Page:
The Feynman diagram for the beta-decay of a neutron into a proton


Image: The Feynman diagram for the beta-decay of a neutron into a proton. The down quark in the neutron decays into an up quark to make a proton, emitting an electron and an electron anti-neutrino.

Neutrons are neutral particles comprising bound states of three quarks, of mass
1.67 x 10-27, slightly greater mass than the proton.  It has half-integral spin and is a baryon, subject to the strong and weak nuclear forces. In isolation a neutron will decay to a proton, electron and anti-neutrino by β-decay, with a half-life of about 8 minutes (881.5 sec.). When bound in roughly equal numbers with protons they give rise to stable nuclei that make up ordinary matter. Atoms consist of stable nuclei in bound states with electrons. The chemical elements correspond to atoms of differing proton numbers: their chemical properties (apart from density) only depend on the nucleus through its electrical charge, hence the proton number. Variation of neutron number for fixed proton number yields distinct isotopes of the element, of varying stability.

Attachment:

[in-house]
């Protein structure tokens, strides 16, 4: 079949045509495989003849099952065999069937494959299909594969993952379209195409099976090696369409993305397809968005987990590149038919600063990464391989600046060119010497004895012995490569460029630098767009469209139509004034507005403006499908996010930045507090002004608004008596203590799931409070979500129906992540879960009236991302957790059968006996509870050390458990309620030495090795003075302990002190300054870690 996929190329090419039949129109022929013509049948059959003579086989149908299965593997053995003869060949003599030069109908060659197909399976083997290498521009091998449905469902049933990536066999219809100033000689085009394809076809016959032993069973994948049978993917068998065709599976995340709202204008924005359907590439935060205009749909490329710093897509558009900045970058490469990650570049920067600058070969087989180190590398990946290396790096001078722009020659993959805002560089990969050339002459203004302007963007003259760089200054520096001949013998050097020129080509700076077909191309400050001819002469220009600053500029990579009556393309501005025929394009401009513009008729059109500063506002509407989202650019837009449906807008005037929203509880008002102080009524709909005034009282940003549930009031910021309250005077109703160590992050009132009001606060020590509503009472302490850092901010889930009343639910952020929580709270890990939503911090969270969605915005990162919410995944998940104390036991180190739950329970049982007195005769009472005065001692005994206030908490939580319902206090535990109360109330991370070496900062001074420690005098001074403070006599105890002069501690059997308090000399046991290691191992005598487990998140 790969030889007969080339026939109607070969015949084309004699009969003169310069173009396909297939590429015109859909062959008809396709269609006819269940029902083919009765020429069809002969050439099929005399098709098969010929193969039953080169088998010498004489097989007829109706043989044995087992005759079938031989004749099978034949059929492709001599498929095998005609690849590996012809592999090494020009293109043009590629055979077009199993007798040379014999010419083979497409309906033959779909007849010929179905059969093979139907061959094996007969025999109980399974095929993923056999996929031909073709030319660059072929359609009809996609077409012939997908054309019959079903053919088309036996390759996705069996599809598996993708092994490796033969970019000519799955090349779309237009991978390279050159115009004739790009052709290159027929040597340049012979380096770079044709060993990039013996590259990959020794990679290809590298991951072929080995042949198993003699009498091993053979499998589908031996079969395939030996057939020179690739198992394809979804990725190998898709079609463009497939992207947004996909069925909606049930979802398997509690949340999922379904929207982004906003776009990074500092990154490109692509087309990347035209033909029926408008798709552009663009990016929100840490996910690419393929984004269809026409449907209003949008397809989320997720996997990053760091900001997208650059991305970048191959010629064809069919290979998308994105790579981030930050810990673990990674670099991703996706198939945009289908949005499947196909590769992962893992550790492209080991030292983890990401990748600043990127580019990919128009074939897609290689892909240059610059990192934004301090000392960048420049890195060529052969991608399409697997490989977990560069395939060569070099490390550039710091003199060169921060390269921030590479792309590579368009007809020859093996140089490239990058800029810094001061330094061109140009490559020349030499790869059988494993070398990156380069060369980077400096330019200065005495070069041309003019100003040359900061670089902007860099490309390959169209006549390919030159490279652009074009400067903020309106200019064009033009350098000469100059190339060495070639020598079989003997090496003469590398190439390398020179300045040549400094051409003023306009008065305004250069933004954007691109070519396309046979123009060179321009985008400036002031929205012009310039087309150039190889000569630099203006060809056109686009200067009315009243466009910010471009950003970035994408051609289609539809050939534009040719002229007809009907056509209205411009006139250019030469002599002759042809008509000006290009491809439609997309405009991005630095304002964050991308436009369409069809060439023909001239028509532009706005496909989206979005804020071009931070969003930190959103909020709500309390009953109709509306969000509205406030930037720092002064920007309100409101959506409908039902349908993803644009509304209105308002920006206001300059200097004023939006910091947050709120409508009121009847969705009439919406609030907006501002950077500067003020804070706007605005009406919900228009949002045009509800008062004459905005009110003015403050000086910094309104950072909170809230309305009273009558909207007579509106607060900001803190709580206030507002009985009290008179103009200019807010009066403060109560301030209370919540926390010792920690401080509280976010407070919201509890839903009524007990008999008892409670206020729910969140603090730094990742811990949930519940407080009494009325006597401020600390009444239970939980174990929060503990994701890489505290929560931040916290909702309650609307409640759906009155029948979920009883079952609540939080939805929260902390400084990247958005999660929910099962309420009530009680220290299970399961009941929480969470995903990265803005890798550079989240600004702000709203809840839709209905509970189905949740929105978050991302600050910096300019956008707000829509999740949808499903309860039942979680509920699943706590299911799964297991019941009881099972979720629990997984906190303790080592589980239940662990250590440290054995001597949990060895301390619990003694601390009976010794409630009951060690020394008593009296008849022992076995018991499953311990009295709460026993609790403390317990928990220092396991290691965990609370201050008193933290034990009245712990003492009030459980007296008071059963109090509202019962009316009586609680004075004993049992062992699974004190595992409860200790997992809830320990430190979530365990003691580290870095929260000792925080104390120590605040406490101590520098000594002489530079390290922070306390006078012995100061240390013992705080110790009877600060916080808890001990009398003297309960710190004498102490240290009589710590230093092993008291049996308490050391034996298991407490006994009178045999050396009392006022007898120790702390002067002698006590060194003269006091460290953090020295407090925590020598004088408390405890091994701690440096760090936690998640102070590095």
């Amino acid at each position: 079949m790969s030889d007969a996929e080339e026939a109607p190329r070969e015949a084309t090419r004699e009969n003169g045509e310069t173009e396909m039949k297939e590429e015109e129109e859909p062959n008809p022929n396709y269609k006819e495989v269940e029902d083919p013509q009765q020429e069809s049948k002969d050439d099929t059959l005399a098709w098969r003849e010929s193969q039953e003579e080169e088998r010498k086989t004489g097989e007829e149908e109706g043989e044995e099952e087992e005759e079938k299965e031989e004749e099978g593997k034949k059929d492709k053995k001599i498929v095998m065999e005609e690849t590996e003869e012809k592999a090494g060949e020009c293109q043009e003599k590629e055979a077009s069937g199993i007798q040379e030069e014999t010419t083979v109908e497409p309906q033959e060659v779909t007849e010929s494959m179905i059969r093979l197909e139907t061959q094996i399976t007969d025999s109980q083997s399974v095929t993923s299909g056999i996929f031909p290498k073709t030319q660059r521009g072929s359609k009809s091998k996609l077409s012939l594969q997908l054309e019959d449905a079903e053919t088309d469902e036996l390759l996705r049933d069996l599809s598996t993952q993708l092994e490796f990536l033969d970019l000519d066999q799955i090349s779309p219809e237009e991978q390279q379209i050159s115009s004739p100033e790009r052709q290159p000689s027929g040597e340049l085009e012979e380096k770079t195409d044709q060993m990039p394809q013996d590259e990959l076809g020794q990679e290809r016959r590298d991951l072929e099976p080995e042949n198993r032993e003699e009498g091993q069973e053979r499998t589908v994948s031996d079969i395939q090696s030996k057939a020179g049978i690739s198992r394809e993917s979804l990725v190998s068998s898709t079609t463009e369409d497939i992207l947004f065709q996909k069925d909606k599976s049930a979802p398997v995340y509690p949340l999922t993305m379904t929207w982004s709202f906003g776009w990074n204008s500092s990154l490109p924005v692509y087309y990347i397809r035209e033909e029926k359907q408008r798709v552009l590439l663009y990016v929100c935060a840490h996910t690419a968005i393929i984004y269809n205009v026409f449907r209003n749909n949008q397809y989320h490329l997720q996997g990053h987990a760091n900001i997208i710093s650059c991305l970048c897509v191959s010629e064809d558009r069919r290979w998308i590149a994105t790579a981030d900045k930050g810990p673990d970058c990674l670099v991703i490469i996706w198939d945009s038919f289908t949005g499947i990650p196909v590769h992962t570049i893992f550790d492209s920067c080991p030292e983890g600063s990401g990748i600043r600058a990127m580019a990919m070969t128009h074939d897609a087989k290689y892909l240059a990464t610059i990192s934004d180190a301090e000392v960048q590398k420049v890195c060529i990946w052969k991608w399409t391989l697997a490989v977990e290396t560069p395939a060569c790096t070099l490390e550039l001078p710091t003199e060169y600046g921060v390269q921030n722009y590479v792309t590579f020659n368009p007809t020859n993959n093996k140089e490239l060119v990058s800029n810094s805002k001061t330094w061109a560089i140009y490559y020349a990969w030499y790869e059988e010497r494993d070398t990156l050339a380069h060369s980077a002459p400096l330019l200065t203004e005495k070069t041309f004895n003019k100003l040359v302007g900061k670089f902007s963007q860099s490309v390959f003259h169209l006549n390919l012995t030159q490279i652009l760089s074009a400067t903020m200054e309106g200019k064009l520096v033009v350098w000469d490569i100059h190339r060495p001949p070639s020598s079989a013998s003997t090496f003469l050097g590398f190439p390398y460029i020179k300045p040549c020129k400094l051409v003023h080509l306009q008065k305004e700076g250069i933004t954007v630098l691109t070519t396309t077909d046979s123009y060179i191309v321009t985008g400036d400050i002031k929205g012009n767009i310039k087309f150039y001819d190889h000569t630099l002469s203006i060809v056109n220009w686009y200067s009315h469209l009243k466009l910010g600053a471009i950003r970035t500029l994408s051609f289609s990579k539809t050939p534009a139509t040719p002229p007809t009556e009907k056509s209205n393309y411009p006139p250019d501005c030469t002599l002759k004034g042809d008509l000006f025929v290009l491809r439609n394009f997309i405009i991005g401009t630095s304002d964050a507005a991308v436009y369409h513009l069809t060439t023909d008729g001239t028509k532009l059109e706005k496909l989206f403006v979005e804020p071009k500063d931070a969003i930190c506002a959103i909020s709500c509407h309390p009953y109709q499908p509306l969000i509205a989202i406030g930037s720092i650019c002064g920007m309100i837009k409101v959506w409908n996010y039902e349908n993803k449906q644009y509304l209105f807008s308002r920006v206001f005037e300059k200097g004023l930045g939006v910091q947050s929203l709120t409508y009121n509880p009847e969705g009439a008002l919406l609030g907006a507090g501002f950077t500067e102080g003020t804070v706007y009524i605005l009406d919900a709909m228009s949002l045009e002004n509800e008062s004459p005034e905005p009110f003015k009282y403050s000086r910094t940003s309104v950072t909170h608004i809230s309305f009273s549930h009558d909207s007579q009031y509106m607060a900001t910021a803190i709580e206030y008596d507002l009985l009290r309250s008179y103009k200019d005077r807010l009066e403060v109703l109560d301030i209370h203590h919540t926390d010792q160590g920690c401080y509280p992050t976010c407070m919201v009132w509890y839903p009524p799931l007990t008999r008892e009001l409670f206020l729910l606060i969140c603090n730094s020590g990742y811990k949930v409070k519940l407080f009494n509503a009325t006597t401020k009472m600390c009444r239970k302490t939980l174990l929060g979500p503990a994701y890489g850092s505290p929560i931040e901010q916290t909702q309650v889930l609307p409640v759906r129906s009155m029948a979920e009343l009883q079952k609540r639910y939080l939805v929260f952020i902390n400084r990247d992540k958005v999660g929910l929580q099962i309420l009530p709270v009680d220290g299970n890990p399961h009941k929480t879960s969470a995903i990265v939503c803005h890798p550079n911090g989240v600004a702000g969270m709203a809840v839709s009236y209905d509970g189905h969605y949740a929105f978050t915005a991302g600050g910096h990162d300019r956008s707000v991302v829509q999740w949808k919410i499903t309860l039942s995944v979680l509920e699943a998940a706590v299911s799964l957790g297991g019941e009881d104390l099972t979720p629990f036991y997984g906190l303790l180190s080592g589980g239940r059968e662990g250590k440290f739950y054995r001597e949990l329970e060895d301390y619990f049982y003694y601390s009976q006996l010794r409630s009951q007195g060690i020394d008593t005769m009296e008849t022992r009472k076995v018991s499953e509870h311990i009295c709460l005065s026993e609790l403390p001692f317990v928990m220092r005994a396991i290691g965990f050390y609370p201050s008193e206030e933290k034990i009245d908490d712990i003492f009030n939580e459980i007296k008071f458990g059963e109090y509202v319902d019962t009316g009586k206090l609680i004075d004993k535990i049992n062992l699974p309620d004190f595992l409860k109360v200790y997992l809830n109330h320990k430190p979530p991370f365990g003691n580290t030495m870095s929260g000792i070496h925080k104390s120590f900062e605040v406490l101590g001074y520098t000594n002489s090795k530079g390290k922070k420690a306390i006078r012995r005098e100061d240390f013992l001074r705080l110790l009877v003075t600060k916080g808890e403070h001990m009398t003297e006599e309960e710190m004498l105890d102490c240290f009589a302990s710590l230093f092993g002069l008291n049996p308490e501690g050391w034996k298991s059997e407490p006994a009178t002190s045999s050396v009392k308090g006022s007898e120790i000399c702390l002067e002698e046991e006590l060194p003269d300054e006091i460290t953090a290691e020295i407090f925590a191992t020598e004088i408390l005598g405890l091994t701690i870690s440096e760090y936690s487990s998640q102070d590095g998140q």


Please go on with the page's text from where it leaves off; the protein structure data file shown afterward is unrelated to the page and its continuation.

The binding energy per nucleon increases with proton number for lighter elements, but decreases for heavier elements, with a peak at Iron, Fe56. Thus energy can be extracted from nuclei by fusion (for light elements) but by fission (for heavy elements). Fission, particularly for the trans-uranic elements, can happen spontaneously, but for fusion to take place it is invariably necessary to overcome the electrostatic repulsion of the nuclei involved. In all circumstances this requires immense temperatures and pressures.

The neutron was first conjectured by Rutherford in 1920. It was first observed by Bothe and Becker in 1931, as energetic rays emitted by light atoms bombarded by alpha particles (energetic helium neuclei); however, they thought them gamma-rays.  In 1932 James Chadwick showed they were rapidly absorbed in nitrogen and other gases, and was able to estimate their mass. For this he was awarded the Nobel Prize for physics in 1935.


Author: Simon Saunders >

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